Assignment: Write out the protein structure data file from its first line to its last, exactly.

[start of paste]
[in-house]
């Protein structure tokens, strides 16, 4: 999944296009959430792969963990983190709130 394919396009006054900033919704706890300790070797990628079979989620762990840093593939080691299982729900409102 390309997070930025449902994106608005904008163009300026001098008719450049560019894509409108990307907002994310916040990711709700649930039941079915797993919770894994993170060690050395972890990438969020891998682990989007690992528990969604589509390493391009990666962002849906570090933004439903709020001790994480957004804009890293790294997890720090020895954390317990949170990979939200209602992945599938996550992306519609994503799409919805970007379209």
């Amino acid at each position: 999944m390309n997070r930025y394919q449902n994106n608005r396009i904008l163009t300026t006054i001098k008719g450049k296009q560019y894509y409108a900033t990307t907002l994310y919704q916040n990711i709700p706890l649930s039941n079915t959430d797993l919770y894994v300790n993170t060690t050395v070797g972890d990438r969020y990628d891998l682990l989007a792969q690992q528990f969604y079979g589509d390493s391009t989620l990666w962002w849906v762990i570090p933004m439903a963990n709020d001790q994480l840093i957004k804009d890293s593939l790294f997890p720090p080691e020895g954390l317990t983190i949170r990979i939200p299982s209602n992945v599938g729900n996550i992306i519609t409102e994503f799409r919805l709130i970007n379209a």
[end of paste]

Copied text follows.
[in-house]
């Protein structure tokens, strides 16, 4: 999944296009959430792969963990983190709130 394919396009006054900033919704706890300790070797990628079979989620762990840093593939080691299982729900409102 390309997070930025449902994106608005904008163009300026001098008719450049560019894509409108990307907002994310916040990711709700649930039941079915797993919770894994993170060690050395972890990438969020891998682990989007690992528990969604589509390493391009990666962002849906570090933004439903709020001790994480957004804009890293790294997890720090020895954390317990949170990979939200209602992945599938996550992306519609994503799409919805970007379209």
């Amino acid at each position: 999944m390309n997070r930025y394919q449902n994106n608005r396009i904008l163009t300026t006054i001098k008719g450049k296009q560019y894509y409108a900033t990307t907002l994310y919704q916040n990711i709700p706890l649930s039941n079915t959430d797993l919770y894994v300790n993170t060690t050395v070797g972890d990438r969020y990628d891998l682990l989007a792969q690992q528990f969604y079979g589509d390493s391009t989620l990666w962002w849906v762990i570090p933004m439903a963990n709020d001790q994480l840093i957004k804009d890293s593939l790294f997890p720090p080691e020895g954390l317990t983190i949170r990979i939200p299982s209602n992945v599938g729900n996550i992306i519609t409102e994503f799409r919805l709130i970007n379209a």